Difference between revisions of "Clindamycin"

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'''Clindamycin'''  
 
'''Clindamycin'''  
  
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An [[antibiotic]] that can be used for the treatment of [[malaria]] in combination with a second drug, usually [[quinine]] or [[quinidine]].
 
An [[antibiotic]] that can be used for the treatment of [[malaria]] in combination with a second drug, usually [[quinine]] or [[quinidine]].
  
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{{intro}}
 
{{intro}}
 
Clindamycin is a broad spectrum [[antibiotic]] used orally, topically and parenterally for bacterial infections due to sensitive organisms.  
 
Clindamycin is a broad spectrum [[antibiotic]] used orally, topically and parenterally for bacterial infections due to sensitive organisms.  
  
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{{livtox}}
 
{{livtox}}
 
Clindamycin has been linked to rare instances of acute liver injury.
 
Clindamycin has been linked to rare instances of acute liver injury.
  
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{{moa}}
 
Clindamycin (klin" da mye' sin) is a lincomycin derivative with activity against many aerobic gram-positive cocci as well as many anaerobic gram-negative and gram-positive organisms.  
 
Clindamycin (klin" da mye' sin) is a lincomycin derivative with activity against many aerobic gram-positive cocci as well as many anaerobic gram-negative and gram-positive organisms.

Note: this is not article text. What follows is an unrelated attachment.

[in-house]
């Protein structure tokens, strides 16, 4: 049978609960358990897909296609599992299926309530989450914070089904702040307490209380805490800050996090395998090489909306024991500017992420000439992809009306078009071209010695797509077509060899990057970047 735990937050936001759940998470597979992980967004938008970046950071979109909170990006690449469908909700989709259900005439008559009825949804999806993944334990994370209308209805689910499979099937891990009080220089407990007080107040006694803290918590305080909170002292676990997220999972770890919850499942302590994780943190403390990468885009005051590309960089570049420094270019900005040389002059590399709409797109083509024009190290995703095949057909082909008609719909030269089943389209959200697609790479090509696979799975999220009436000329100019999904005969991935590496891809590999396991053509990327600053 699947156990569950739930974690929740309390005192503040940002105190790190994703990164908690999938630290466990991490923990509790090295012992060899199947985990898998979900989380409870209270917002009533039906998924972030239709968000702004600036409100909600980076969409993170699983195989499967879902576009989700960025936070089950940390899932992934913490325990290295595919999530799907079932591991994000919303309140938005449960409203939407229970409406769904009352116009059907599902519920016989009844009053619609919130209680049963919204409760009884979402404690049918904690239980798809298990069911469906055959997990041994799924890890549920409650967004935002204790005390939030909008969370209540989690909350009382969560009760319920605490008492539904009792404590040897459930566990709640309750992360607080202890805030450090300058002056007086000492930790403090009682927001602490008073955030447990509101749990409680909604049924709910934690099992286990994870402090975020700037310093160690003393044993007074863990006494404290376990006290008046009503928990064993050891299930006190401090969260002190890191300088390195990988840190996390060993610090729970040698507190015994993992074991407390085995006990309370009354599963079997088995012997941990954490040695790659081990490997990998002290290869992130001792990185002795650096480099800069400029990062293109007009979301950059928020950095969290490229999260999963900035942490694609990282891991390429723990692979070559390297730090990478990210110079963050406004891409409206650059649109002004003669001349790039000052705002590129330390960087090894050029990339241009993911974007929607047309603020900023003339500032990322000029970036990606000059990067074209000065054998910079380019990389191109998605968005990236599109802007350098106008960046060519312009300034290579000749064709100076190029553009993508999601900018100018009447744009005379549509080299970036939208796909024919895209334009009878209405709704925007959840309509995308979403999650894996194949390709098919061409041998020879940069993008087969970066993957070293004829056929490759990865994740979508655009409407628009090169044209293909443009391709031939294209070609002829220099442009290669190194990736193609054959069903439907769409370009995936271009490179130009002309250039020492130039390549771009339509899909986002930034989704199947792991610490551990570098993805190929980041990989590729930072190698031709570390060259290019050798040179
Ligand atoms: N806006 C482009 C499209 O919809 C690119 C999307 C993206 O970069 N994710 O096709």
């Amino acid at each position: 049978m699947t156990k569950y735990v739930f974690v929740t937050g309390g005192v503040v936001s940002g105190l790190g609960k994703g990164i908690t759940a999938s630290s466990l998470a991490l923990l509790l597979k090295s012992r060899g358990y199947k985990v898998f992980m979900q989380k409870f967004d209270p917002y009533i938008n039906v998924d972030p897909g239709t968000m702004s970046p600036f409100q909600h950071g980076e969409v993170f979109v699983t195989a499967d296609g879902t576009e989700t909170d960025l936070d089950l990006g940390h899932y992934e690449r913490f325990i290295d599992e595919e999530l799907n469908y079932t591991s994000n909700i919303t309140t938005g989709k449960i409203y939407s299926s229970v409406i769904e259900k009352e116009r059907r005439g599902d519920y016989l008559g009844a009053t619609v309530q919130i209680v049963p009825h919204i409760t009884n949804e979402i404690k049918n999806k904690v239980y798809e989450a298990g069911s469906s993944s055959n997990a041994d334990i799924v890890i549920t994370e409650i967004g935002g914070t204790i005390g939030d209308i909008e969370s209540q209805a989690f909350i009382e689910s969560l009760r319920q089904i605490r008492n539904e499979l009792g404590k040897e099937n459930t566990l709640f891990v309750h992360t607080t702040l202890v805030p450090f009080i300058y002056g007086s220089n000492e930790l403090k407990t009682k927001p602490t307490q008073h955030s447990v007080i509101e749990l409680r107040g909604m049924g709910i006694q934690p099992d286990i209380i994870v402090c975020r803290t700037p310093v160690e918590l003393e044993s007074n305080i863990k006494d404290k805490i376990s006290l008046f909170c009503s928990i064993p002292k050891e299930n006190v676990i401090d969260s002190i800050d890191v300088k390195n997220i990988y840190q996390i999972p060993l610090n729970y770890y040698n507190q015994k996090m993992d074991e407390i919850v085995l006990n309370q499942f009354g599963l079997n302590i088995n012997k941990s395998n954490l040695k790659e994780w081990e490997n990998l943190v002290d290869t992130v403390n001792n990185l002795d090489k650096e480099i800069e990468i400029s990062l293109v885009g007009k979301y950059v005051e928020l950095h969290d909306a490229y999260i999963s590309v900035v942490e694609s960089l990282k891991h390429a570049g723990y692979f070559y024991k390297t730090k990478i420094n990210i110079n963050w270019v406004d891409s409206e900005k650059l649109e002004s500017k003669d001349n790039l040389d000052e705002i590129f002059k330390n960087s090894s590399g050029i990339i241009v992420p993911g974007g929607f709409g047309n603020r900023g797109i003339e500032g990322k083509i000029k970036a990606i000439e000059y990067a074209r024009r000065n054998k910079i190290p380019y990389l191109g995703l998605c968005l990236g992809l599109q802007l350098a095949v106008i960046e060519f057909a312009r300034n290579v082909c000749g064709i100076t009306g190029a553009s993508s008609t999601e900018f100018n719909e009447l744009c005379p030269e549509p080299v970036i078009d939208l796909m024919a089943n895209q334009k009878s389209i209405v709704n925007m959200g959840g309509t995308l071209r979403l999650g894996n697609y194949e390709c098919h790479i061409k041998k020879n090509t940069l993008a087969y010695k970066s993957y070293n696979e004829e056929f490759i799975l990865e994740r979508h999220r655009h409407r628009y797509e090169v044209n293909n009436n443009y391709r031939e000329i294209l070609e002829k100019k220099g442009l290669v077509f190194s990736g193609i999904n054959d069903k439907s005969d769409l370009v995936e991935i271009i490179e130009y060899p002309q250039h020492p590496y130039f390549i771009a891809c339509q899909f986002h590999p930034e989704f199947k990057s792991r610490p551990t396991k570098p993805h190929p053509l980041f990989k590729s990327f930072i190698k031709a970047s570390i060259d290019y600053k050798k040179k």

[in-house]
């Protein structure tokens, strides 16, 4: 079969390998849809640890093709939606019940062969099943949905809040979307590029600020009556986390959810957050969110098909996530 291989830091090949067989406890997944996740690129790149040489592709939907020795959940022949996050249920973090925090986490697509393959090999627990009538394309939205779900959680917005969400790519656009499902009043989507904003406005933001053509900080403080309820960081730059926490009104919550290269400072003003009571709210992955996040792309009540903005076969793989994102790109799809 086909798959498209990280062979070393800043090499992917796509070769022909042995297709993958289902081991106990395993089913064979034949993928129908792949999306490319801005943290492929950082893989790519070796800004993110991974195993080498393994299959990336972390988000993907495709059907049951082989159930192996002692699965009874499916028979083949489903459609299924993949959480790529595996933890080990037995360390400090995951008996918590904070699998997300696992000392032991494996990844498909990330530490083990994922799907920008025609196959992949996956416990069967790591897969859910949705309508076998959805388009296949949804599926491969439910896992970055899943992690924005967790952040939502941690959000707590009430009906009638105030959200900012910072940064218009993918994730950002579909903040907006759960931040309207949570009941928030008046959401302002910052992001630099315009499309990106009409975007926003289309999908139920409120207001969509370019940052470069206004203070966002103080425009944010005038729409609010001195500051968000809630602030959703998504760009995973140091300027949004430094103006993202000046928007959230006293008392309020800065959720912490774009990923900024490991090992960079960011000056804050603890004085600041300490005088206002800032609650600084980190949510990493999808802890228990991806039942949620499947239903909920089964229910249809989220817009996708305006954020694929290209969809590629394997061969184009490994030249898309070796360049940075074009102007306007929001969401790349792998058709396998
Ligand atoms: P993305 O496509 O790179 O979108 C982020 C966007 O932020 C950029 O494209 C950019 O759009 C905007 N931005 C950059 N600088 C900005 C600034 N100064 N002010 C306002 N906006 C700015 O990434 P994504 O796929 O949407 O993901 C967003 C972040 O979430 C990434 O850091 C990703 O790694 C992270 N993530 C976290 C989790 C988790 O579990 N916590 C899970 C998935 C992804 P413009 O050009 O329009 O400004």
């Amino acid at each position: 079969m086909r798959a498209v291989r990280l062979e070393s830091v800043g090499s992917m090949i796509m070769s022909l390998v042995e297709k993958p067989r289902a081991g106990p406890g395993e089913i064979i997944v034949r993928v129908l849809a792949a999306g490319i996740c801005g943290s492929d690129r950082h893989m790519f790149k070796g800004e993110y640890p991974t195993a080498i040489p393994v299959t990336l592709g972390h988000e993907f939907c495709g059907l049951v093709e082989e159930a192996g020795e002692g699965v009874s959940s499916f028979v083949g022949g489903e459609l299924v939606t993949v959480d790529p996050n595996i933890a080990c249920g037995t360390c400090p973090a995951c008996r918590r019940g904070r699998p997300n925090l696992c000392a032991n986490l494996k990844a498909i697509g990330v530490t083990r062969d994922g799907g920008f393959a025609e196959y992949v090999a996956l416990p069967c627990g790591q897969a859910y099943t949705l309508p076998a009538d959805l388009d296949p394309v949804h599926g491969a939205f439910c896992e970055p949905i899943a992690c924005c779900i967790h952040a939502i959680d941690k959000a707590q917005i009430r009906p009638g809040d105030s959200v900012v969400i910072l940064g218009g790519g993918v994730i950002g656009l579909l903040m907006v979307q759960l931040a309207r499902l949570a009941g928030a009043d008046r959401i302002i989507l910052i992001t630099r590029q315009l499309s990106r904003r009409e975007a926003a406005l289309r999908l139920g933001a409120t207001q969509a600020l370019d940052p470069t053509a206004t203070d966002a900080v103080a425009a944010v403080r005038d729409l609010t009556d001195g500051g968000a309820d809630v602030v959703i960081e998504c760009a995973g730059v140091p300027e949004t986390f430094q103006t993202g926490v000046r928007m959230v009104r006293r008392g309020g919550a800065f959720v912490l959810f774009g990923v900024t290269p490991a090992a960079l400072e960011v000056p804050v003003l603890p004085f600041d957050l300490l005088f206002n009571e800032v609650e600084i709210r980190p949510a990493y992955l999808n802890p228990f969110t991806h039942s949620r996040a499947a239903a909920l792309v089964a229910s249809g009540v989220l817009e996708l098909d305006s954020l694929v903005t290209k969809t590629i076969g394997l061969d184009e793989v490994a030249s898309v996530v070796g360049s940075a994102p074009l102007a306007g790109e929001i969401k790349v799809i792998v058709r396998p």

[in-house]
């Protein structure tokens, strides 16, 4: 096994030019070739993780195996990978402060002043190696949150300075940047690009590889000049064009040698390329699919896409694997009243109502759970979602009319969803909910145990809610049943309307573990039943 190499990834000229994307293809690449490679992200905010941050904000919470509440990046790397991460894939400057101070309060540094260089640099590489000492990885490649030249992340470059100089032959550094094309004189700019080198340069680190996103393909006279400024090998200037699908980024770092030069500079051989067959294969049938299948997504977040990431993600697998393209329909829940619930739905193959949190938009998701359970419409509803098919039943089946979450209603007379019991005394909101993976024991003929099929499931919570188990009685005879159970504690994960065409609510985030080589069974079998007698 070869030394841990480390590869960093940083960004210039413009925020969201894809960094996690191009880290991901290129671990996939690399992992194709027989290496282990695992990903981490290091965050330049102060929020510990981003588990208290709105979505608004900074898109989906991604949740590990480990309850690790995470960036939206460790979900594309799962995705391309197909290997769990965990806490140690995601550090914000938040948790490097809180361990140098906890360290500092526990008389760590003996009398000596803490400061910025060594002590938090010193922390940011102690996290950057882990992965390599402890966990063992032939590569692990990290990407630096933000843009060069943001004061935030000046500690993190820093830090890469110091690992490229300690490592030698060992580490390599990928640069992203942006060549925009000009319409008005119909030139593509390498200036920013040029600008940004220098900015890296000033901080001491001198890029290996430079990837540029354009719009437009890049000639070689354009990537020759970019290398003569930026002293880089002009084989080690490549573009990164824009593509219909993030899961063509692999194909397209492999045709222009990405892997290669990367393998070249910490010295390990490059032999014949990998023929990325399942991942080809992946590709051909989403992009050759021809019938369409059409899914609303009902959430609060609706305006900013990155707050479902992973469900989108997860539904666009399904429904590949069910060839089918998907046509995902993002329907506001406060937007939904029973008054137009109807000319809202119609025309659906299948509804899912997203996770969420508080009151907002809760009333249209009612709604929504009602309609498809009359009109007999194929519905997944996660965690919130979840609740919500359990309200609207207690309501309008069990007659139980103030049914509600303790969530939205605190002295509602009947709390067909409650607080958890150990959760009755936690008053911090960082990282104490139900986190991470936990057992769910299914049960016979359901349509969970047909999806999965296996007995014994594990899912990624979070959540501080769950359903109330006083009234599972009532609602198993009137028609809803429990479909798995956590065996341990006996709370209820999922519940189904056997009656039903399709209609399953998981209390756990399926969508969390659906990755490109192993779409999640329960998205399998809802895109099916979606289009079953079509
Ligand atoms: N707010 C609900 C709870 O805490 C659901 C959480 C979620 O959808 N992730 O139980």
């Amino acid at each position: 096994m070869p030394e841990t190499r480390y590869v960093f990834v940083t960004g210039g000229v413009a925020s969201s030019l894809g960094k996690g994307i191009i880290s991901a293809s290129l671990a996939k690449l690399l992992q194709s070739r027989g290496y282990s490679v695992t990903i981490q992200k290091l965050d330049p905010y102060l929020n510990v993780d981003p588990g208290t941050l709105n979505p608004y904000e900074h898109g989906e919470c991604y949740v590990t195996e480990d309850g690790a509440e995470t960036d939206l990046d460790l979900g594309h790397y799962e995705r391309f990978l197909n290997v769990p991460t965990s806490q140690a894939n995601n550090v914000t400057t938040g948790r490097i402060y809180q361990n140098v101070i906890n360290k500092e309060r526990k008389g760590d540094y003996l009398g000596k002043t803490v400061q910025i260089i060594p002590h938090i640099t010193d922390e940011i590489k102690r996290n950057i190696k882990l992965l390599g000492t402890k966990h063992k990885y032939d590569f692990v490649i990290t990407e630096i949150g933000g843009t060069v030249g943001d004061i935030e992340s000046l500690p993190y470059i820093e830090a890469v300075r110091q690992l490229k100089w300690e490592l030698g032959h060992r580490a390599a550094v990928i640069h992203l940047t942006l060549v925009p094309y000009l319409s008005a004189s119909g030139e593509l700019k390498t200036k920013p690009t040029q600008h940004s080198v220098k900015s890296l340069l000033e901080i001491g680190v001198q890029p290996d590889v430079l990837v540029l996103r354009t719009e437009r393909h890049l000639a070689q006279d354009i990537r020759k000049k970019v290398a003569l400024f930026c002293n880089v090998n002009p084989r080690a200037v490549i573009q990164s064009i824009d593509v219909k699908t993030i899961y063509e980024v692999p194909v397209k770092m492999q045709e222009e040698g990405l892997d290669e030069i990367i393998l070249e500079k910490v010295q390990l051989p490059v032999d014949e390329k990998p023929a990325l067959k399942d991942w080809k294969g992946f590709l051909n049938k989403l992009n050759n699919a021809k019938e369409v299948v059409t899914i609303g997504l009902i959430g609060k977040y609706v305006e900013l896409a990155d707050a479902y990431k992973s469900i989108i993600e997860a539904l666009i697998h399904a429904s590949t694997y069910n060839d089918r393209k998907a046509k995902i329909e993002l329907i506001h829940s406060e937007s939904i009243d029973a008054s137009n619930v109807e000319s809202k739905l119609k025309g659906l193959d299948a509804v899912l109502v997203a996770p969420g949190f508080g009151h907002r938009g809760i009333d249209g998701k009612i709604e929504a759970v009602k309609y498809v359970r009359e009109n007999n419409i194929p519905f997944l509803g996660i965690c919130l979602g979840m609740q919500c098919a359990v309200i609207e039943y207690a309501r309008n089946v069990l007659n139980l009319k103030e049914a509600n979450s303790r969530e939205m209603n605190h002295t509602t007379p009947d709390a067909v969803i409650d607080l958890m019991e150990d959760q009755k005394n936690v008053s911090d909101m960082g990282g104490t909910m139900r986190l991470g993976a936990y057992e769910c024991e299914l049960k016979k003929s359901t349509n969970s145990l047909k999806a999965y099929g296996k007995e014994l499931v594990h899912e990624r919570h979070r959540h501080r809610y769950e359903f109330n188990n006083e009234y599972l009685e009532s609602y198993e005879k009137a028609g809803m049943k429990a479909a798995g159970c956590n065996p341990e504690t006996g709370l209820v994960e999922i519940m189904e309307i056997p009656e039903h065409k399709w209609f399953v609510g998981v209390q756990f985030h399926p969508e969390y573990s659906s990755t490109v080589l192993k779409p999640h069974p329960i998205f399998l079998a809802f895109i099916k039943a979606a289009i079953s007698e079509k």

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{{use}}
 
{{use}}
 
It has special activity against [[Bacteroides fragilis]] and some activity against [[Toxoplasma gondii]] and [[Pneumocystis jiroveci]]. Clindamycin acts by its binding to the [[50S ribosomal subunit]] of [[bacteria]], thus inhibiting [[protein synthesis]].  
 
It has special activity against [[Bacteroides fragilis]] and some activity against [[Toxoplasma gondii]] and [[Pneumocystis jiroveci]]. Clindamycin acts by its binding to the [[50S ribosomal subunit]] of [[bacteria]], thus inhibiting [[protein synthesis]].  
  
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{{fda}}
 
{{fda}}
 
Clindamycin was approved for use in the United States in 1970 and is still in wide use with several million prescriptions being filled yearly. Current indications include moderate-to-severe bacterial infections caused by sensitive organisms. It is also used topically for acne and bacterial vaginosis.  
 
Clindamycin was approved for use in the United States in 1970 and is still in wide use with several million prescriptions being filled yearly. Current indications include moderate-to-severe bacterial infections caused by sensitive organisms. It is also used topically for acne and bacterial vaginosis.  
  
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{{dose}}
 
{{dose}}